A senior loan officer with a mortgage company in Florida recently wrote a 30-year loan for a retiree who was purchasing a home in New Port Rickey. He didn’t expect to have trouble qualifying for the loan, but he was surprised that he did.
That’s because he was 97 years old.
Under the Equal Credit Opportunity Act, federal law forbids discrimination in the mortgage market on the basis of age, reports The Wall Street Journal in a recent article “You’re Never Too Old to Apply for a Mortgage.” However, most seniors don’t know that they can get loans that will expire on their 110th, 120th and even later birthdays. In fact, the Federal Housing Finance Agency says that borrowers over age 65 make up ten percent of all mortgages originated annually.
Some lenders are working harder to find ways to qualify retirees including rolling out lending programs that allow borrowers to use their investment portfolios to qualify without taking monthly distributions. Loan officers, especially in areas with large numbers of retirees, have become skilled at adding up income streams, helping borrowers establish new ones and willingly guiding them through the process.
The simplest way is for a retiree to add up their monthly fixed income from all sources, which are then treated like a salary by the lenders. If those numbers are not high enough, the next step is to create an ongoing distribution from a retirement account, like an IRA or 401(k). For one mortgage lender, a retired borrower needs to show $8,000 of monthly income for a 30-year home purchase loan. The borrower set up a distribution for that amount from an IRA worth $500,000, and had her financial advisor draft a letter to the lending company about the new income stream. This made her qualified for the loan, even though at that rate, her entire IRA would be drained in five or six years. Fannie Mae rules only require that distributions are guaranteed to continue for three years.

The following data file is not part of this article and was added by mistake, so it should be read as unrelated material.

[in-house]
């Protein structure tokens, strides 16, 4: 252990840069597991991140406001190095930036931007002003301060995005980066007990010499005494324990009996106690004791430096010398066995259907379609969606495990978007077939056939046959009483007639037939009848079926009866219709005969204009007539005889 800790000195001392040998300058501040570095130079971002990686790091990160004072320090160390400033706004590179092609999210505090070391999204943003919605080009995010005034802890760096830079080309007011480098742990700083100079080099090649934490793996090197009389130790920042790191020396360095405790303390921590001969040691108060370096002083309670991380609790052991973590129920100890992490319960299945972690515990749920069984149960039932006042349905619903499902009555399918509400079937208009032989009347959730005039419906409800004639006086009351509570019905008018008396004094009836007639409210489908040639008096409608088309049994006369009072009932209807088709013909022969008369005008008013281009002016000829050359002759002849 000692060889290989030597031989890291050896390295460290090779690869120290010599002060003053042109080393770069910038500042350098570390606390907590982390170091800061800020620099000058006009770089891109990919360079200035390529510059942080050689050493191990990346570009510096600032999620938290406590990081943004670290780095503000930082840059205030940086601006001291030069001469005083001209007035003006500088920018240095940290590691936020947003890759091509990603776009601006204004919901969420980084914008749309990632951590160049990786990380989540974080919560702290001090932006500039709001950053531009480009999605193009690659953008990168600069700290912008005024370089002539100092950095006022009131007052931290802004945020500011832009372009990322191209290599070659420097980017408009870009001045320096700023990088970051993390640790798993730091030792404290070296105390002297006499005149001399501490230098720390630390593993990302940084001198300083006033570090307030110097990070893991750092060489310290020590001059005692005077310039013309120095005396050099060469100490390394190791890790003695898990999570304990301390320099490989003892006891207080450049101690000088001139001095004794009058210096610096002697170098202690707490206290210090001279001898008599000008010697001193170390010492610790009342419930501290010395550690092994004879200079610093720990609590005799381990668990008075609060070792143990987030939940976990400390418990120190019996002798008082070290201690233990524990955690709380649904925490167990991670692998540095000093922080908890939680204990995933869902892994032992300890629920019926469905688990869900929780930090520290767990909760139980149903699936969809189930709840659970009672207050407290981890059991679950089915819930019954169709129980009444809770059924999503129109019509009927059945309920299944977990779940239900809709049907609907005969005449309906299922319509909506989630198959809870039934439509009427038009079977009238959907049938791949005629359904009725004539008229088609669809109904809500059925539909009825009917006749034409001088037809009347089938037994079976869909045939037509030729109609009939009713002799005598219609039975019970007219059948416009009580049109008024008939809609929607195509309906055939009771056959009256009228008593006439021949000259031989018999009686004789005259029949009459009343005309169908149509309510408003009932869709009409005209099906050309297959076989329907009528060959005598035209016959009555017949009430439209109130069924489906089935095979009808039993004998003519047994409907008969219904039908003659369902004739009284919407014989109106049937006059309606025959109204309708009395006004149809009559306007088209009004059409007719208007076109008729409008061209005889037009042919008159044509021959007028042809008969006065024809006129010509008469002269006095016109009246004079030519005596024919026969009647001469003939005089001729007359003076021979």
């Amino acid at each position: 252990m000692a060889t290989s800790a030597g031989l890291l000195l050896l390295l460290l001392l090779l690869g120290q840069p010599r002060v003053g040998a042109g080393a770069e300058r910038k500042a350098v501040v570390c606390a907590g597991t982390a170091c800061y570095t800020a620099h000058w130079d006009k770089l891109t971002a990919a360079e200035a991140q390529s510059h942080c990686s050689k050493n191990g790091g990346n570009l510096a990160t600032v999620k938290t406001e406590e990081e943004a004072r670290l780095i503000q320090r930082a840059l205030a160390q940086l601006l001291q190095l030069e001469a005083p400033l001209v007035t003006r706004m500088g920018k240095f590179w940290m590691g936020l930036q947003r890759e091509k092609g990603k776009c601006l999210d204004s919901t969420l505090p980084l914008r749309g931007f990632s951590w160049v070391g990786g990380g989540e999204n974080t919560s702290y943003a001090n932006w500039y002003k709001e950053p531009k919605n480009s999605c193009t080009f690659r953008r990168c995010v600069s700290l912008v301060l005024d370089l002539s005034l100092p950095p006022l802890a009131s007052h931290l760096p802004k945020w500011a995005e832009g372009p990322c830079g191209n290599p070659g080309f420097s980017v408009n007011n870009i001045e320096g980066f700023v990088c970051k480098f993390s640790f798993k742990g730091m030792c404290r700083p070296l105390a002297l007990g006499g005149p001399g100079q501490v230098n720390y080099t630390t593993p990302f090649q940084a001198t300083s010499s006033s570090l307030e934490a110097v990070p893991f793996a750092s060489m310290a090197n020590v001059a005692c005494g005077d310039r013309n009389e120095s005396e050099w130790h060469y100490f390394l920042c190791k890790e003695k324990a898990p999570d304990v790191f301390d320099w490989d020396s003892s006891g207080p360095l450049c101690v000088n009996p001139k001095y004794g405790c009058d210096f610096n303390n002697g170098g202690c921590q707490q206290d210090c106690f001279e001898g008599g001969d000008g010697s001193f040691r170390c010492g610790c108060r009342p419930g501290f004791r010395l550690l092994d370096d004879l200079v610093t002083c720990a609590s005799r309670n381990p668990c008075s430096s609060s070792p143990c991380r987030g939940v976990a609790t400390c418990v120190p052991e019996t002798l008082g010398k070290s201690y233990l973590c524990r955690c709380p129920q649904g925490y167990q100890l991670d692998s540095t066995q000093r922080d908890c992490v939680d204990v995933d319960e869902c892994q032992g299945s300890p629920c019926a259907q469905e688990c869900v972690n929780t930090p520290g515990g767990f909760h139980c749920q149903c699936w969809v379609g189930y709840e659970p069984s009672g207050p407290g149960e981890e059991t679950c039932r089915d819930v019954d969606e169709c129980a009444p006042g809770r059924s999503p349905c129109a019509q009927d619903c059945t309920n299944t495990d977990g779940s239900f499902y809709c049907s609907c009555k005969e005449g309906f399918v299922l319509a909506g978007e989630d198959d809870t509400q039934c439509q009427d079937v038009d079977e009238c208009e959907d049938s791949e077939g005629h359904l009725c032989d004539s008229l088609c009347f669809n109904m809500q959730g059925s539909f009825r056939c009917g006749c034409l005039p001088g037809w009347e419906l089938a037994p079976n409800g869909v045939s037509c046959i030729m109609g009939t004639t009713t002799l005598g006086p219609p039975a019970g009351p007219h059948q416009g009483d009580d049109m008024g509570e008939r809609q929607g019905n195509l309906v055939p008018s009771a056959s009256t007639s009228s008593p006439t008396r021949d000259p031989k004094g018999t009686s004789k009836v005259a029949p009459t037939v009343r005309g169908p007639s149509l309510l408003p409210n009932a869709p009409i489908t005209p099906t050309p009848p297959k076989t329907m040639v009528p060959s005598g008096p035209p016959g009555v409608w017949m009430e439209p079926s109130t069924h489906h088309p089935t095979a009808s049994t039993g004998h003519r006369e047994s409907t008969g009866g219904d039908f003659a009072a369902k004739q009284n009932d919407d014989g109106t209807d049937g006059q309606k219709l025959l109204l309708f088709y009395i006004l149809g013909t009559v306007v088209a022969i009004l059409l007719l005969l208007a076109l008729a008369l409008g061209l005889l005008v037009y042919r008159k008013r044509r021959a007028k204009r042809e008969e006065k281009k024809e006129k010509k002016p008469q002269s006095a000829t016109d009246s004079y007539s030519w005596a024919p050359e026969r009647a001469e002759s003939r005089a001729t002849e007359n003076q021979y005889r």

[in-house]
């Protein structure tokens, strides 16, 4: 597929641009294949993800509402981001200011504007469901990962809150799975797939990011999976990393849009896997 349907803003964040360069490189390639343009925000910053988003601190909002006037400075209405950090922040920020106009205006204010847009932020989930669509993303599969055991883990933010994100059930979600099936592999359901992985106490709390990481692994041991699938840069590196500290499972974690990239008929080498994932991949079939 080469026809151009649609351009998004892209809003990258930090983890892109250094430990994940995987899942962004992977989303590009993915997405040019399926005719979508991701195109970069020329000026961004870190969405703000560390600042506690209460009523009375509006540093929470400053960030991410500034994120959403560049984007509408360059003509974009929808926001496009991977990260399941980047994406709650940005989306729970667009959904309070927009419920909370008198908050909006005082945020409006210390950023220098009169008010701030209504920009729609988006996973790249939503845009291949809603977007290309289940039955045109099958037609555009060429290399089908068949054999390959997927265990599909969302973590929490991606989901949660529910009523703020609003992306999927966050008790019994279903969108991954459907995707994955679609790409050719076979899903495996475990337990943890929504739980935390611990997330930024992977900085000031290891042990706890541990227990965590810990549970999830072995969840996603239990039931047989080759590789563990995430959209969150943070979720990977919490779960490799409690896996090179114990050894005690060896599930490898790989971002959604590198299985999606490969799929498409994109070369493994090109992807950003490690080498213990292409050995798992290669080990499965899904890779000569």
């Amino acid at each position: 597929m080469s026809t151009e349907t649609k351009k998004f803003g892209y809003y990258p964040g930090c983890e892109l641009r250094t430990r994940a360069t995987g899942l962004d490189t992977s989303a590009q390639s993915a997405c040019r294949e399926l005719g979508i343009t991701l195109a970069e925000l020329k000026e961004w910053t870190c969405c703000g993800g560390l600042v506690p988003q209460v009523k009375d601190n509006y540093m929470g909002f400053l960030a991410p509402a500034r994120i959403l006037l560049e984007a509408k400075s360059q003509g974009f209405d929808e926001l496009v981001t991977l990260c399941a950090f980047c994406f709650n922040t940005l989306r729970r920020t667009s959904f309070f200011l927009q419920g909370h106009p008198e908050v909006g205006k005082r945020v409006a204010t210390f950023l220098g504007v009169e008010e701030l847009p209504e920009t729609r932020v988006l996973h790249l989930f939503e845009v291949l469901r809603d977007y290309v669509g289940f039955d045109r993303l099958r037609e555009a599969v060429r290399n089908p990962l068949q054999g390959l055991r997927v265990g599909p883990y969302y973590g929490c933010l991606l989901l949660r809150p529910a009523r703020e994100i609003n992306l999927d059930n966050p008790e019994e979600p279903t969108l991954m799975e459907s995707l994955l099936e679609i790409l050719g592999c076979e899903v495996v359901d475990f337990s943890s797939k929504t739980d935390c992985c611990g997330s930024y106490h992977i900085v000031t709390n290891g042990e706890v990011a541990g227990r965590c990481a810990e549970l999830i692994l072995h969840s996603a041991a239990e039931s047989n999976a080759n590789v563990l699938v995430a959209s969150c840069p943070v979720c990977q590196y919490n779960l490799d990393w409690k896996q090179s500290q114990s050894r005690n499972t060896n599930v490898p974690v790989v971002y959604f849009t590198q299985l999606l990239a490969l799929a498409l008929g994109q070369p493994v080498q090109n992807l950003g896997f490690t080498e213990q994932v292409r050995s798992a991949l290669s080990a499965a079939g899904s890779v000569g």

If the property produces income, those funds can be counted towards the qualifying amount. However, the underlying value of the property, even if it is owned outright or if there is a lot of equity in the home, is not considered by the lender. Property tax and homeowner’s insurance are measured as debt in the debt-to-income equation.
If qualifying is still a problem, lenders are increasingly willing to include stocks, bonds, and mutual funds. This is very different than creating a distribution steam that counts as income. The borrower is not required to take a monthly amount from their portfolio. The lender uses a formula called “asset depreciation” or “asset annuitization or depletion” to impute a monthly distribution from the investment portfolio.
Some jumbo lenders who cater to high net worth individuals have more liberal asset depreciation programs. In New York, an 83-year-old retired co-op owner received a $1 million, 10-year, interest-only, adjustable rate mortgage for a re-finance at a highly competitive rate through a bank’s program similar to an asset depreciation plan. With the deposit of a few hundred thousand dollars into the bank, the owner qualified based on a portfolio of stocks and bonds valued at $1.6 million.
Speak with your estate planning lawyer before making this kind of large financial decision, since it may have a significant impact on your overall estate plan.
Reference: Barron’s (Jan. 16, 2020) “You’re Never Too Old to Apply for a Mortgage”